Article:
One night during high school, I received a text message from a group of girls telling me I was fat and needed to lose weight.
At the time I felt bad and embarrassed for them. It honestly stunned me that people could be so downright mean and insecure.
Now that I am married with a daughter of my own, my thoughts about it have slightly shifted. I find myself wondering about those girls' mums. Where were they? And why didn't they teach their daughters to be kind?
Years later, I ran into one of those girls at the store. We both had our young daughters with us. I didn't have ill feelings toward her and honestly assumed that we had both moved past the petty immaturity that tends to accompany those high school relationships. We were both wives and mothers now. Surely things that happened then would seem silly now -- even laughable. So, in passing, I said hello.
With a cold glance, and without a word, she walked away.
I was stunned.
It was at that moment, I realised two things:
1. Mean girls grow up to be mean mums.
2. Little girls learn from their mums how to be mean girls.
This "mean girl" gene doesn't come on intentionally. I don't think there are many people who pride themselves on being mean. However, we live in a technology-driven world that, in my opinion, breeds competitive feelings and makes that mean behaviour all too common.
Social media has created an atmosphere where people feel entitled to peek in on every aspect of your life. People feel entitled to say whatever they want. I cannot tell you how many times I have observed mothers, via social media, being downright nasty to one another about anything and everything. It is shocking and sad. But if it starts with us, it has to end with us. It's our responsibility, as mothers, to do everything in our power to make sure we aren't (even unknowingly) raising mean girls.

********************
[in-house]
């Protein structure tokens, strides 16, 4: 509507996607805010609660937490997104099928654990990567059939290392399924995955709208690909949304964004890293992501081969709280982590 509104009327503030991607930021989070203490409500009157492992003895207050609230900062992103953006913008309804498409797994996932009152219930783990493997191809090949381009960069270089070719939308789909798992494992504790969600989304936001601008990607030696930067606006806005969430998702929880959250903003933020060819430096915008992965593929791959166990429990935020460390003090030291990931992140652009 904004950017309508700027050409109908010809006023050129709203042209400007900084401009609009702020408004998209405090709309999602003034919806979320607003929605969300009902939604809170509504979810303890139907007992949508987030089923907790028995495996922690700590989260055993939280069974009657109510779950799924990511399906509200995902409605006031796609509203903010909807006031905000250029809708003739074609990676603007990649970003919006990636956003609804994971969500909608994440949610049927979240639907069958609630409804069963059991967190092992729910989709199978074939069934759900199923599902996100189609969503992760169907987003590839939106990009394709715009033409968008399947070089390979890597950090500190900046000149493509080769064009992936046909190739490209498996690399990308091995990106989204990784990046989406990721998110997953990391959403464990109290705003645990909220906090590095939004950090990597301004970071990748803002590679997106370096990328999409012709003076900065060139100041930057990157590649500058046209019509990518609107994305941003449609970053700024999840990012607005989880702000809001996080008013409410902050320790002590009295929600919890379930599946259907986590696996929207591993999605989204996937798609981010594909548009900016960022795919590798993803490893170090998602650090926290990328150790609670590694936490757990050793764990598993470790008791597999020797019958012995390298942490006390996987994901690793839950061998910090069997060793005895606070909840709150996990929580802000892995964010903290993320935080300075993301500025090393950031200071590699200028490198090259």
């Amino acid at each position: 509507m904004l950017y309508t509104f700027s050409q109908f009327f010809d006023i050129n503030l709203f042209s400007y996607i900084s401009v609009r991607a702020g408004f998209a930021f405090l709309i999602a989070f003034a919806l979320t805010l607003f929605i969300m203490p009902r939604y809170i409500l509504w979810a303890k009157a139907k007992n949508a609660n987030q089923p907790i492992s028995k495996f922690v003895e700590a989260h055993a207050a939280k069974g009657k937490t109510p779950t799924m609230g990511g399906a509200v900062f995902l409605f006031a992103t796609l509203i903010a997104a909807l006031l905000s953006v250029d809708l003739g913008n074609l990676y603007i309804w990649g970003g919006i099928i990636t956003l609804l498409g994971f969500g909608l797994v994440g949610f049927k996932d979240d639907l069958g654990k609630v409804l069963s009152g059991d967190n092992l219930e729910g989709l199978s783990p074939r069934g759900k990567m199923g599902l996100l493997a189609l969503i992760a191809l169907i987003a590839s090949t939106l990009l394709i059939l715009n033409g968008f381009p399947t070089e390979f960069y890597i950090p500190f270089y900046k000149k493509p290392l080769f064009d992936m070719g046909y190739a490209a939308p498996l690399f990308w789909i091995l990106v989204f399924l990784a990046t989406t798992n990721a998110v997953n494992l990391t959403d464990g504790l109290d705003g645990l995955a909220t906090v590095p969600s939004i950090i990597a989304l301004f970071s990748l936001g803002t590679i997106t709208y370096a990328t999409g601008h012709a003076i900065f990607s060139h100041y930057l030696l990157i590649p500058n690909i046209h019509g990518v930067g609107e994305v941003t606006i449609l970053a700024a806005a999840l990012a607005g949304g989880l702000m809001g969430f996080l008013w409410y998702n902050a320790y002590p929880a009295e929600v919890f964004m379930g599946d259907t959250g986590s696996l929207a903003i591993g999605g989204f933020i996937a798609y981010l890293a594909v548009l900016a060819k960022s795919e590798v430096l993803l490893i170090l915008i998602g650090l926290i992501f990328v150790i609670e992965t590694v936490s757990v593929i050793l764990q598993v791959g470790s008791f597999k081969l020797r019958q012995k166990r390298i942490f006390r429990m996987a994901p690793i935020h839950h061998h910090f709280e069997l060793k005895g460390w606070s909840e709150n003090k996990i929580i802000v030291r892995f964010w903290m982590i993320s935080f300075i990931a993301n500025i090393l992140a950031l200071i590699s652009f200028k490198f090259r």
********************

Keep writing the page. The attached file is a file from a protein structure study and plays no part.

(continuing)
Be aware of yourself. Being a teacher, I can assure you that your children hear you. (And often quote you.) They observe you. They mimic you. They hear you tell your husband how that woman on Facebook "is so full of herself." They listen when you are on the phone with your girlfriend gossiping about the mum down the street. They even take in the critical things you say about your own appearance. They hear you. And then they become a product of everything they hear -- a product of you.